Friends who follow me on social media sometimes think my life seems exciting. They say things like this to me, “You’re everywhere! I love following you! Your life is so exciting. I live vicariously through you.” Strangers say, “I go to all the restaurants you go to. Can I have your life?” I mean, I get it – it seems cool as you scroll through Instagram. Sometimes I’m invited in for dinners, sometimes I’m seeing places and tasting things before everyone else, sometimes I’m gifted with things, sometimes I meet famous-ish people. But as odd as it might sound, it is work. And, Instagram is not real life.
I quit my job almost three years ago and sometimes I can’t even believe I did it. I was bored and I was unhappy for lots of reasons I don’t need to go into detail about. Suffice it to say, I needed to make a change, I wanted to do something different, not another “job.” I wanted a new life.
The first few months were not as scary as one might think. I was freeeeee. Cue the music. I was happy, and not worried, more like hopeful. I gradually landed client after client, working mainly with local small businesses, many in food and beverage. Contract time frames varied. Some needed a ton of help, others just a month or two or even a couple of hours. I helped some clients improve their food photography skills, did public relations work, event coordination, writing gigs for restaurants, managed social media content and engagement. Social media is my favorite and where I think I shine. It’s a lot harder and takes a lot more time than you’d ever think. My new life was fun, I was learning new things everyday, showing folks what I’d learned over the last seven years or so using social media for my own successful brand.
I basically have two worlds, wearing two hats: 1) writer, eater, adventurer and 2) consultant, ghost Instagrammer/Facebooker for clients, one who can look at a business and objectively give advice. I like both hats and they can definitely feed off each other. Hat #2 pays my mortgage and funds all the dinners and drinks. (Hello, business development is not free. I expect no freebies, I am not entitled to anything because of what I do.) Oh, and the health insurance and the chicken feed, etc. When I wear hat #2, I need to be just as “on” as when I’m out and about in #1. Hustling, as they say. Hoping to be noticed enough that someone says, hey, I should hire her. She’s good. She is genuine. She hustles. And when that happens and someone sees the potential in hiring me, I love that person! And now as I get more and more experience, I’m learning I can help sell more than martinis and tartare. It’s endless, really.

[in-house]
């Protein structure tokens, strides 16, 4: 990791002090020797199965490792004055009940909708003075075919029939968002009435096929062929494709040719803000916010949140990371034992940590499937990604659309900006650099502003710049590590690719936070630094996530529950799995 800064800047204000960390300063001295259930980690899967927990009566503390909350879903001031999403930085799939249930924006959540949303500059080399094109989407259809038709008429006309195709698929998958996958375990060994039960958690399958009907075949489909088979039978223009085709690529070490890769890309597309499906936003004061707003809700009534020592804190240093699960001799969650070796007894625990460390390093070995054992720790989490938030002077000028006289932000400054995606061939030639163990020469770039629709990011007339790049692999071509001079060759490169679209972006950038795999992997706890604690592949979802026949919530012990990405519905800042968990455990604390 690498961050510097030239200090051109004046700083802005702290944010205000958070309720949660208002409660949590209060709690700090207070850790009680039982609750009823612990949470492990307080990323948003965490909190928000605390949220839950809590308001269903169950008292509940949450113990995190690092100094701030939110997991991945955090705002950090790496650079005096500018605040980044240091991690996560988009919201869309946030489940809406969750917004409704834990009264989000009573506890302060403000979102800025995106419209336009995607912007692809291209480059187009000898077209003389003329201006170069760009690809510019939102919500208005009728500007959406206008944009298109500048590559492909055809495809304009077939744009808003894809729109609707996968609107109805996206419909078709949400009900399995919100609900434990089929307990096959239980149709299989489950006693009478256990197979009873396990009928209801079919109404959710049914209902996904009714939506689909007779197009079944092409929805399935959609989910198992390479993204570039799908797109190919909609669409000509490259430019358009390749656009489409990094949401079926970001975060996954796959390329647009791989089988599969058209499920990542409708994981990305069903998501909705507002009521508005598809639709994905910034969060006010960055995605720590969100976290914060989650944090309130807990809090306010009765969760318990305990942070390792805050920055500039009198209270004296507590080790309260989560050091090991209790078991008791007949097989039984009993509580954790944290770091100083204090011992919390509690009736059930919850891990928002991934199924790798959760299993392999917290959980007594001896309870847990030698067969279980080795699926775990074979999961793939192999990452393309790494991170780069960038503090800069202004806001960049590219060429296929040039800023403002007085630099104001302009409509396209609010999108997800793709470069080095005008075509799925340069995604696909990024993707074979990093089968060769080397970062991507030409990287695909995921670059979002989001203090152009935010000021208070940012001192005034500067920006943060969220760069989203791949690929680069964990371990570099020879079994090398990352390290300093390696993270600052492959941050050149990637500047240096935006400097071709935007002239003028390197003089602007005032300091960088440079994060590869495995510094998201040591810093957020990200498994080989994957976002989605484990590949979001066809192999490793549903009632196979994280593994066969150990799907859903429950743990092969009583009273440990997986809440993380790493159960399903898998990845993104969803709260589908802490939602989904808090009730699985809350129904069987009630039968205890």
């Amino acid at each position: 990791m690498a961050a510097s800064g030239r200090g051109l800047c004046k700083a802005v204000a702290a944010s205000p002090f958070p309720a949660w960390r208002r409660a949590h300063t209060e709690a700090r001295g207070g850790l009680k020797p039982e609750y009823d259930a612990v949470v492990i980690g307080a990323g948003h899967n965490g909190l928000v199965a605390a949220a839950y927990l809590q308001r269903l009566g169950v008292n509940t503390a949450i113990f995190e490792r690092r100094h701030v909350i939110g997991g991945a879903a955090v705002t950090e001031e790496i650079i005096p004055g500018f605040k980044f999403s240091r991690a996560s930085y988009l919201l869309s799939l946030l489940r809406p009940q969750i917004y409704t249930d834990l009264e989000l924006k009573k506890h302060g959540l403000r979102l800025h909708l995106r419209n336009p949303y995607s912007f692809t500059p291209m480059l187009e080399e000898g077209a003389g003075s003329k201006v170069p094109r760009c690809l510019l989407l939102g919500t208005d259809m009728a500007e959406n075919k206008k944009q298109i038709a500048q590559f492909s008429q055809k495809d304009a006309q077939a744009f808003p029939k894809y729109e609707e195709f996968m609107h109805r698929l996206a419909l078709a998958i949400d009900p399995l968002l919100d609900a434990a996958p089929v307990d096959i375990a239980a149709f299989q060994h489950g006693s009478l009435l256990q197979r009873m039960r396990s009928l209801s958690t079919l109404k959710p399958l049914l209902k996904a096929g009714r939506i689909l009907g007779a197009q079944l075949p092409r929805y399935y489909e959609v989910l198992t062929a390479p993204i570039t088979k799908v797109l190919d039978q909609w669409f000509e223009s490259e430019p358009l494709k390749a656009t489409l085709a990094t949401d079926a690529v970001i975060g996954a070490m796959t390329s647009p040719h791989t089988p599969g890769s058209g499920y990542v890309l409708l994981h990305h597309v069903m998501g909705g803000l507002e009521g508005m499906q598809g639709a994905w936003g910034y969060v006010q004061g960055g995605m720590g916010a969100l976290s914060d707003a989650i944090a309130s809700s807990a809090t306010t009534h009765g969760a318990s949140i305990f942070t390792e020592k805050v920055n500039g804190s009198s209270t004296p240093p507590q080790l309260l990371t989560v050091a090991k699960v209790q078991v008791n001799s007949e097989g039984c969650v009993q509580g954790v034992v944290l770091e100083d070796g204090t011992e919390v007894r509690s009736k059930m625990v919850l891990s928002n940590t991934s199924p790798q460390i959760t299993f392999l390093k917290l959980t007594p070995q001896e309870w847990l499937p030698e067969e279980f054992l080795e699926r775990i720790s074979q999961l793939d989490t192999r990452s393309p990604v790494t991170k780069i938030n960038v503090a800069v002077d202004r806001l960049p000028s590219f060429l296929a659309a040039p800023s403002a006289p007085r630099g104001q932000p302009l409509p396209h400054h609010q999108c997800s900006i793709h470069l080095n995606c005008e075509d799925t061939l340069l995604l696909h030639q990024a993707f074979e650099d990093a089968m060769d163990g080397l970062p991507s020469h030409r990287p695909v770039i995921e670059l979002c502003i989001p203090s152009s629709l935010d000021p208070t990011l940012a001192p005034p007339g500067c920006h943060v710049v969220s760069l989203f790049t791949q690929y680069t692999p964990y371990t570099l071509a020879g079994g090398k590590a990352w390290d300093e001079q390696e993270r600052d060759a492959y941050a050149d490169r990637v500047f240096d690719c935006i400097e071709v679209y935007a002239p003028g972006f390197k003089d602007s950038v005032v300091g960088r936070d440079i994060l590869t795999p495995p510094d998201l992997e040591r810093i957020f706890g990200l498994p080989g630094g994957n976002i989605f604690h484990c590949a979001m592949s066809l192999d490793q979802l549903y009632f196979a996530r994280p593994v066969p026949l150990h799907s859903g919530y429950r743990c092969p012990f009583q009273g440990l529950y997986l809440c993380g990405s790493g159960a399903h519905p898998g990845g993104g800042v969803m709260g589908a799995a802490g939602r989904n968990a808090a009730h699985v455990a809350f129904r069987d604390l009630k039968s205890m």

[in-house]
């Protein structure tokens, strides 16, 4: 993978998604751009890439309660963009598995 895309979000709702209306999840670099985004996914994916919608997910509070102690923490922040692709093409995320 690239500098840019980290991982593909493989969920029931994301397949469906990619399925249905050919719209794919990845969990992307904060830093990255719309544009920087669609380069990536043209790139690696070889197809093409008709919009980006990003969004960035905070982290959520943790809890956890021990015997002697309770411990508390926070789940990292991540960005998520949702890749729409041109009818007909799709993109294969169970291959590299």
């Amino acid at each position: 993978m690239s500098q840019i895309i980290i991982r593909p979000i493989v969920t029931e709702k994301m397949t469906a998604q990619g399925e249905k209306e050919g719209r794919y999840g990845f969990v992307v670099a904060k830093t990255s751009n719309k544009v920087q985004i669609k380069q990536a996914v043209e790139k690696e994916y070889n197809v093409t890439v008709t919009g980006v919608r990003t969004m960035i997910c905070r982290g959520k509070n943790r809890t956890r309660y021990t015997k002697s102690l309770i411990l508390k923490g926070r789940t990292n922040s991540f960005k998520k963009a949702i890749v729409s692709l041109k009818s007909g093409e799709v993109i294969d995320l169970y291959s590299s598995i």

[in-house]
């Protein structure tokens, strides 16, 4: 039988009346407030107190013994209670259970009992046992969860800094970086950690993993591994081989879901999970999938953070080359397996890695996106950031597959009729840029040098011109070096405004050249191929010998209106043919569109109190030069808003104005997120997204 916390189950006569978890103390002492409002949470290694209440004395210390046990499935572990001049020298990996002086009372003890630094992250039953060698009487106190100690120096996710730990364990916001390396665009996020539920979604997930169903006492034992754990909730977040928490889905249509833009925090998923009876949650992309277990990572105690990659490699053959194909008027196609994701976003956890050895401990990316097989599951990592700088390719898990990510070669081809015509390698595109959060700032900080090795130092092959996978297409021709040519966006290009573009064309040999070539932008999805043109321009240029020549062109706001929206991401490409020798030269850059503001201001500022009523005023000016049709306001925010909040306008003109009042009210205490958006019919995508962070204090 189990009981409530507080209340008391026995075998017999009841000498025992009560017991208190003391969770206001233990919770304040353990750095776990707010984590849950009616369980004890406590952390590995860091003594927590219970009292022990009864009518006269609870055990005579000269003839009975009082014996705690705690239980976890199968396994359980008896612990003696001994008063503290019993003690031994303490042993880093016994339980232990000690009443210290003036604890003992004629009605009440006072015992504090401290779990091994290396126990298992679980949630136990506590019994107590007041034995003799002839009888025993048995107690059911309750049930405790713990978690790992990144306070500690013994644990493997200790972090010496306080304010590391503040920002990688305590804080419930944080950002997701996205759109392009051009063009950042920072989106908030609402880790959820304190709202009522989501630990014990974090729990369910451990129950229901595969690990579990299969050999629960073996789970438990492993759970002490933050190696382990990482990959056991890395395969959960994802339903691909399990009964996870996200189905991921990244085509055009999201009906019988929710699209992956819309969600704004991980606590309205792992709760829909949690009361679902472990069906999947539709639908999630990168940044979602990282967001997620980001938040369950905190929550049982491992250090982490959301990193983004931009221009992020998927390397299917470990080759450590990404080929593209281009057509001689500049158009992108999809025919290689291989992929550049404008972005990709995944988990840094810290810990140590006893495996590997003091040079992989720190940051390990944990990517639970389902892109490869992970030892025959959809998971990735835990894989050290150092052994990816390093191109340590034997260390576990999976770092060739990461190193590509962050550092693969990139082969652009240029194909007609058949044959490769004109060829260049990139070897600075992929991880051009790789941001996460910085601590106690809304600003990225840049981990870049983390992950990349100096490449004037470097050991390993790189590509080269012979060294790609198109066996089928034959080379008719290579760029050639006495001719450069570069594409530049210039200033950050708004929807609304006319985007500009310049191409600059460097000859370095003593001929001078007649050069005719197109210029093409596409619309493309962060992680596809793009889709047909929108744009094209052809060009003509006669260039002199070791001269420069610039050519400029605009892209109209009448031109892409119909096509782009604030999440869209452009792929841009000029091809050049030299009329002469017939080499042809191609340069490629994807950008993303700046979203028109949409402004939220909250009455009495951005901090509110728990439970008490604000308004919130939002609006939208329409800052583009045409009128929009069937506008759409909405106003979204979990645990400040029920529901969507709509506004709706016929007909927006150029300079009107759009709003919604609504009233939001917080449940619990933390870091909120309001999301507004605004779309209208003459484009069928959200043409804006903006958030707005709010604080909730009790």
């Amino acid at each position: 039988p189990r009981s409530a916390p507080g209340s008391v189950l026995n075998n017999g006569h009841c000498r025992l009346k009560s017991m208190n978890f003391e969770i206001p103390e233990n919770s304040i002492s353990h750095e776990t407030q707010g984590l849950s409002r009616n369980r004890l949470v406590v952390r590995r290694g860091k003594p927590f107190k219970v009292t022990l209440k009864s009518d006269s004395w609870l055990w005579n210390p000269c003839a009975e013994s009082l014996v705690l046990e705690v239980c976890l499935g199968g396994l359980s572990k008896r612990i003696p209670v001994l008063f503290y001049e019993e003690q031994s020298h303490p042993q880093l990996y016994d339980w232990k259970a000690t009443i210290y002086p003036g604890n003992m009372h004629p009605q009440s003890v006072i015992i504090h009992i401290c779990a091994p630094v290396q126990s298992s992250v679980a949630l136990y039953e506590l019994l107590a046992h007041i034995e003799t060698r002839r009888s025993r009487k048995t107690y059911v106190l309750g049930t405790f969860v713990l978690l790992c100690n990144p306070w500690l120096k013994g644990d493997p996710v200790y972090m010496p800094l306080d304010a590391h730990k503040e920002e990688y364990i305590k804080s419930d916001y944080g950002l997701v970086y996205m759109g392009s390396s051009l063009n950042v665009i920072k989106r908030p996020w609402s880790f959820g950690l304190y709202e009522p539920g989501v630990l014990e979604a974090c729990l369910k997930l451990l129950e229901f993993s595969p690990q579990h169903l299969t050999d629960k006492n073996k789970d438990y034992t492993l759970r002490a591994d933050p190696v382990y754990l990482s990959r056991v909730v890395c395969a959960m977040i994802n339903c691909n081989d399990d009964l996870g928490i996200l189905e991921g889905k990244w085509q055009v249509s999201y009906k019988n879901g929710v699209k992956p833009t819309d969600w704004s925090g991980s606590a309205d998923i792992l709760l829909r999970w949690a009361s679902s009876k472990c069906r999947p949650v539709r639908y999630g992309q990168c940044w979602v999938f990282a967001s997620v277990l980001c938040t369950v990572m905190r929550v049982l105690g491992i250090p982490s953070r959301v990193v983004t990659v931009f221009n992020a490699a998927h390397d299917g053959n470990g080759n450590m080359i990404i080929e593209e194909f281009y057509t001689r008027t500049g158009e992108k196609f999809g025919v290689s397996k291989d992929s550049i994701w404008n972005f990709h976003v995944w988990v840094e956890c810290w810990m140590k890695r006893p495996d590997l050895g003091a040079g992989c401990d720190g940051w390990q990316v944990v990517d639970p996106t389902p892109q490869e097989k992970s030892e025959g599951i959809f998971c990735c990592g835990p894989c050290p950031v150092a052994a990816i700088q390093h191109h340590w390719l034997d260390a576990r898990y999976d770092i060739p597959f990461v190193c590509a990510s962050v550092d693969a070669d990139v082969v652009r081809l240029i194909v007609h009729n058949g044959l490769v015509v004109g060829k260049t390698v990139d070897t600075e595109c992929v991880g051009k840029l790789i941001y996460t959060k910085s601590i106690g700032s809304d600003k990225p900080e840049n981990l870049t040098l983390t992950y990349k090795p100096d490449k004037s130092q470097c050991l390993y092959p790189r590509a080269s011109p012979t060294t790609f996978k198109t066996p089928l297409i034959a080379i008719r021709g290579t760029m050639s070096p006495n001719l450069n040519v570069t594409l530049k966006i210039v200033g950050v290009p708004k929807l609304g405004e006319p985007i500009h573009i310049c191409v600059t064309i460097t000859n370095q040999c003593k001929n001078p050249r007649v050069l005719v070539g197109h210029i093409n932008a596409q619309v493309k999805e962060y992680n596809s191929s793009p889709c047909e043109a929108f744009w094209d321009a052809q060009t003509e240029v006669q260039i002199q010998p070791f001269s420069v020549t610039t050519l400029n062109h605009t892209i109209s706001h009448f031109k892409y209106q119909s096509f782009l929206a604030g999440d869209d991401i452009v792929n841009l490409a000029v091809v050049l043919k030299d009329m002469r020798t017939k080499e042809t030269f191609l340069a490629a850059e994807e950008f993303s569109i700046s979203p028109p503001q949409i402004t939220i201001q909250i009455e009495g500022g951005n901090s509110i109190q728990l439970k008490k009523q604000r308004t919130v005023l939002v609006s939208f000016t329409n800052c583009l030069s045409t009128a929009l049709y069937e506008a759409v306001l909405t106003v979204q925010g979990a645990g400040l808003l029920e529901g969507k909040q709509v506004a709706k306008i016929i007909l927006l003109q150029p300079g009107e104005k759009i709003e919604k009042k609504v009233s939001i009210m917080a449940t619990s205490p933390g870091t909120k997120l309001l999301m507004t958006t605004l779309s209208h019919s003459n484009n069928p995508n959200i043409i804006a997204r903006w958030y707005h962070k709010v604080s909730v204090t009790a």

My approach to social media for Charm City Cook (hat #1) is pretty simple: If I like a place or a dish or a drink or whatever, I want you to know about it. Whether I have a business relationship with that place or not, I will tell you about it. I don’t just talk about my clients…but my clients definitely get more attention. I have favorite places and people, yes. We all do. But I do not review or critique. I don’t write for the Sun, you know what I mean? I don’t really feel it’s my place to review. I do not Yelp. (This new app is pretty cool, though.) These days, I am attending fewer comp’d media dinners. Just feels like the right thing for me to do at this point.
Here’s the reality check part. The last two months have been brutal. I lost four clients due to timing, budget strains, staff turnover. Last week, I looked at my bank account and cried. I wondered how I was gonna make it work. Do I need to get a job? Like a job-job? Then, I shook it off and as my friend Gayle would have said, I put on my big girl pants and made a plan. I looked to my friends (in real life and on Facebook) and made lists. I like lists – crossing things off your list is the best!
Last week, I looked at my lists and emailed about 15 friends whom I trust and respect and basically said “SOS, got any ideas?” Ten out of the 15 emailed me back with words of encouragement and even better? Real actual leads, one of which I’m pretty sure will become a long-term client. Hallelujah. It’s a start. That shows that you should never be afraid to ask for help, ever.
Here’s the thing. I know I’m doing all I can to make this work. I know it will work out. This post is not meant to be a “wahhh feel sorry for me” post. It’s just reality. If you run your own business (especially if you are a one income household) you understand how hard it can be. Some months are fantastic. Some months are dark. My life may seem fancy pants at times, but the reality is I’m usually working. Next month, I’m heading to New Orleans to visit old friends and eat some of the best food in the world among some of the nicest people in the world. I think a change of scenery (and a sazerac) will help.
Ever hopeful. And, thankful.
May 2018 update:
I took a job in the corporate world…it lasted about four months. It was not for me. I tried! Back to doing my own thing. Still scary, still the right thing for me.